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Dennis Lehane

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ENTERTAINMENT
January 12, 2010 | By Geoff Boucher
Back in 1941, a Russian immigrant named Albert Lewis Kanter had (literally) a novel idea for the fledgling medium of the American comic book -- he launched Classics Illustrated, a series that lived up to its name by converting "Ivanhoe," "Jane Eyre," "The Iliad" and scores of other bookshelf familiars into funny-book fodder. It was a high-minded mission, really, but it had its share of creaky moments; let's face it, a 52-page comic book isn't the most obvious format for "Lord Jim."
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ENTERTAINMENT
June 19, 2013 | By Steven Zeitchik
There's no tribute more fitting - or eerie - than a well-known actor who dies, then materializes months or years later on the movie screen. It happened to James Dean in “Rebel Without a Cause.” Ditto for Heath Ledger in “The Dark Knight.” Now James Gandolfini will join their tragic ranks. Gandolfini, who died Wednesday at age 51, shot two movies since last summer that he won't get to see. The rest of us, fortunately, will. PHOTOS: James Gandolfini | 1961-2013 In Nicole Holofcener's  “Enough Said,” shot in August and September in Los Angeles, Gandolfini plays a character we haven't seen him play before: a gentle, lovable soul who is just looking for love.
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ENTERTAINMENT
November 2, 2010 | By Sarah Weinman, Special to the Los Angeles Times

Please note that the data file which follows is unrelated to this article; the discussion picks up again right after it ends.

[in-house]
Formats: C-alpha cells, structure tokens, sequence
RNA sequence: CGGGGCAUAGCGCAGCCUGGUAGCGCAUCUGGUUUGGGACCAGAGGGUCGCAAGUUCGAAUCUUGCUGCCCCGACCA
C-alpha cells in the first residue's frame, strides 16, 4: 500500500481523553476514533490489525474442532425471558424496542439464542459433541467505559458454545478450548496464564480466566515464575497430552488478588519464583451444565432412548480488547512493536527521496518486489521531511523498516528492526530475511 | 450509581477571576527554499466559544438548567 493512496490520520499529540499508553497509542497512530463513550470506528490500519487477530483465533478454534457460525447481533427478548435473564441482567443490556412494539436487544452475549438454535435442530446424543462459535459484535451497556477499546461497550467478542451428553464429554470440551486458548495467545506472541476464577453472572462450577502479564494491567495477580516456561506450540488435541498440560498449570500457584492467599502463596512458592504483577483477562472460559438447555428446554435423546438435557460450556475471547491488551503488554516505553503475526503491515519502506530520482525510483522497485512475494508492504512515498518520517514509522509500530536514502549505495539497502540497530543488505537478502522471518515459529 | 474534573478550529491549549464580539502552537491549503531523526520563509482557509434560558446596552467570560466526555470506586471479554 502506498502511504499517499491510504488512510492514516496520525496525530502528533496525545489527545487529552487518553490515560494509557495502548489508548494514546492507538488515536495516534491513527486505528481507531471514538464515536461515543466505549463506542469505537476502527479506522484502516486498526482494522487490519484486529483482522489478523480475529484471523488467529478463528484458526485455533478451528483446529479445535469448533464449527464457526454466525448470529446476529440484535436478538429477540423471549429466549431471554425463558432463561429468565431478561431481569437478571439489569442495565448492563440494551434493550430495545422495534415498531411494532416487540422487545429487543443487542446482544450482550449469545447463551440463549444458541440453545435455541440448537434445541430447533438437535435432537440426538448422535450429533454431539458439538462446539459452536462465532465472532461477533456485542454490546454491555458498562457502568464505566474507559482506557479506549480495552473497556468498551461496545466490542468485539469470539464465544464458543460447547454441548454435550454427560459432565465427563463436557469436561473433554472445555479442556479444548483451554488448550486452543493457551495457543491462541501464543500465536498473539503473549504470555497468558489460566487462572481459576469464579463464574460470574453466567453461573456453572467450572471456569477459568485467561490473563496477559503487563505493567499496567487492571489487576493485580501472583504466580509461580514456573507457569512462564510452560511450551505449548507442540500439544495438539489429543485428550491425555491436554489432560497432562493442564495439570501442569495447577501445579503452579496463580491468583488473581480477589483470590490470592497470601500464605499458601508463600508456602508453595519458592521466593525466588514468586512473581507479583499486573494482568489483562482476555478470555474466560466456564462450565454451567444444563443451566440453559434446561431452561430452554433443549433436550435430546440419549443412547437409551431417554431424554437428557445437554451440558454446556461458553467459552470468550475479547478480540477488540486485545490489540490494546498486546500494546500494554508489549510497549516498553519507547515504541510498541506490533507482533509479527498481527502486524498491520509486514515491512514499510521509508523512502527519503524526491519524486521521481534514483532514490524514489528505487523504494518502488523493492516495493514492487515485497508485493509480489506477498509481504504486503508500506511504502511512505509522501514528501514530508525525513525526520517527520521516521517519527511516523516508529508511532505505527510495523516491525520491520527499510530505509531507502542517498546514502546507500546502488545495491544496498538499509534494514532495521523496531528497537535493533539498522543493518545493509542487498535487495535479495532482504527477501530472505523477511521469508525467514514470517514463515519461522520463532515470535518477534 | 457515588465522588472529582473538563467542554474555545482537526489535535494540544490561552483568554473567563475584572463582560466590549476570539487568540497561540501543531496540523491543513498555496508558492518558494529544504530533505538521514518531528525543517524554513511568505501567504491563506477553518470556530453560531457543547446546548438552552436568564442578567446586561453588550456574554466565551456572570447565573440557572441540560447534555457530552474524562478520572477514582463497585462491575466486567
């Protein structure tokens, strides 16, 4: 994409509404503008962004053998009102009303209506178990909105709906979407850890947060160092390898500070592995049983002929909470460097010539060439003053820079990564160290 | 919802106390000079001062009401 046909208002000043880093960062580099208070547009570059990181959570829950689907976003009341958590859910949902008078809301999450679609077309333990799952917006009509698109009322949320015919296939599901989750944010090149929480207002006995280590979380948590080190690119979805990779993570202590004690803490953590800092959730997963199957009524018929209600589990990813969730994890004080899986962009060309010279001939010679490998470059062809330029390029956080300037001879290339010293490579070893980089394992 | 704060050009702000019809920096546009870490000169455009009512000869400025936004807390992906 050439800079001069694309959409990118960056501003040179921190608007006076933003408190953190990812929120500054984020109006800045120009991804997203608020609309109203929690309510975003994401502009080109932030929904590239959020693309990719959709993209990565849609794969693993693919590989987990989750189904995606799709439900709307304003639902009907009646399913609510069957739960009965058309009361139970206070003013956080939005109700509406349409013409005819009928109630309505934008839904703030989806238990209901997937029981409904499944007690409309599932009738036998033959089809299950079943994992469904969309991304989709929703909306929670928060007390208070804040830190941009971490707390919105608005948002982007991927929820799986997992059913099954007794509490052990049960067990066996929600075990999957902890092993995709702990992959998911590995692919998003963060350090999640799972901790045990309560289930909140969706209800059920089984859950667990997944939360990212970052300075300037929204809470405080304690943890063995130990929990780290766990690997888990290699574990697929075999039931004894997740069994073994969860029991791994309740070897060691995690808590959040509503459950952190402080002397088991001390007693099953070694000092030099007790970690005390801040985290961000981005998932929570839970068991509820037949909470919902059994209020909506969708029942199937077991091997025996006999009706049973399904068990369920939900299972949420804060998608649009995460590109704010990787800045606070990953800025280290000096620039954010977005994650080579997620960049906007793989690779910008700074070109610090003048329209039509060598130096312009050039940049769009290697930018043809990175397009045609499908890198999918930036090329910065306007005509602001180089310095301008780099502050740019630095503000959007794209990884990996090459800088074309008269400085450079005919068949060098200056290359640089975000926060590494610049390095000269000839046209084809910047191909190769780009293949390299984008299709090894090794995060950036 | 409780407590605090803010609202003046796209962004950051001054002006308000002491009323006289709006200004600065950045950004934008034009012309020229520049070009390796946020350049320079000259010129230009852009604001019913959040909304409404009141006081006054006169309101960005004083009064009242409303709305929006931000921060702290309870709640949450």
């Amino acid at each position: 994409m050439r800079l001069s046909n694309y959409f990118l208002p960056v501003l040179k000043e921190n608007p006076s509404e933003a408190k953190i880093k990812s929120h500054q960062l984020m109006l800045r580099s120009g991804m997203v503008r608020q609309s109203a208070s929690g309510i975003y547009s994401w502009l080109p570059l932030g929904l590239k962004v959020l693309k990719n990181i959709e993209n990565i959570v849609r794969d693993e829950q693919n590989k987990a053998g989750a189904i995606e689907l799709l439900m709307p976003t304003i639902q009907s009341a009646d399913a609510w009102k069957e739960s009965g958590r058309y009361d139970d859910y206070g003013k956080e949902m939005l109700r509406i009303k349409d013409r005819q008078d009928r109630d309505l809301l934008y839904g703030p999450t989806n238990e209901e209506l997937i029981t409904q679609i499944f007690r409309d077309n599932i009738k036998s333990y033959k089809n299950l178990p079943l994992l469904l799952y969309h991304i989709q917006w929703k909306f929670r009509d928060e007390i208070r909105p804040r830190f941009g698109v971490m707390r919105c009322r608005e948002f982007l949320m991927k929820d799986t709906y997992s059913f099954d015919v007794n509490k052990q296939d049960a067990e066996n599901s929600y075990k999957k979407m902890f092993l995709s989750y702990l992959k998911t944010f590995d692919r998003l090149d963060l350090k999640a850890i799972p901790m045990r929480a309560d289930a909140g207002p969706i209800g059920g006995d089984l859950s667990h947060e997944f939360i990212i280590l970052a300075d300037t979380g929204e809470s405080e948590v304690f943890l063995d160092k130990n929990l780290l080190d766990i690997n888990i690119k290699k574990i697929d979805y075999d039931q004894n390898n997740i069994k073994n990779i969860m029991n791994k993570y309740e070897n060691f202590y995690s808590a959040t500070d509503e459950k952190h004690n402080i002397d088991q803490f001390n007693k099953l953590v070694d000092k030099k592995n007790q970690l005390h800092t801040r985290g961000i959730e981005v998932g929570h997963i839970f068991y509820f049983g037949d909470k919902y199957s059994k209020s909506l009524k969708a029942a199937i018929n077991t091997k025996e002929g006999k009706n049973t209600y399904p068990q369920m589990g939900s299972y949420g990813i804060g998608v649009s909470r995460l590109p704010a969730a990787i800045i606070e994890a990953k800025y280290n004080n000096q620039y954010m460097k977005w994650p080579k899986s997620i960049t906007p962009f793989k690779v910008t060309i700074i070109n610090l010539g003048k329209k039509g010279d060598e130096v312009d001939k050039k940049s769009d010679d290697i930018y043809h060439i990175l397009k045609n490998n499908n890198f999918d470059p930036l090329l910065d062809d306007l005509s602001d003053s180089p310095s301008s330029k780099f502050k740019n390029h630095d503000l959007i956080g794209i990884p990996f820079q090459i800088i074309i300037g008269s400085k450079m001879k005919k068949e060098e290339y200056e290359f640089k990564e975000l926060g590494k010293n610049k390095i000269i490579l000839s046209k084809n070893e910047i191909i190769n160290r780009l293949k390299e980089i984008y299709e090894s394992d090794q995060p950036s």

For the last decade, Dennis Lehane has been resolute in interviews and appearances that Patrick Kenzie and Angela Gennaro, the popular private-eye team who starred in his first five books, weren't returning any time soon. But like any smart author worth his or her salt, especially someone with the bestsellers "Mystic River" and "Shutter Island" under his belt, he left the door open for them to return if they so chose. Now, to the delight of his longest-serving fans, Patrick and Angie have returned in "Moonlight Mile," a sequel to Lehane's 1998 bestseller (and basis for the 2007 film)
ENTERTAINMENT
May 3, 2013 | By Carolyn Kellogg
Just when you thought literary awards season was over, there were not one but two occasions to get dressed up and applaud great writers and their publications Thursday. They both took place in New York -- meaning we didn't have to hit the dry cleaner -- but they nevertheless deserve notice. Dennis Lehane's "Live By Night" took the top honor -- best novel -- at the Edgar Awards, presented by the Mystery Writers of America. Lehane is a versatile writer who can set mysteries in the past -- "Live By Night" is about a Prohibition-era rum-runner -- and the present, as well as write for the screen.
ENTERTAINMENT
December 26, 2012 | By Carolyn Kellogg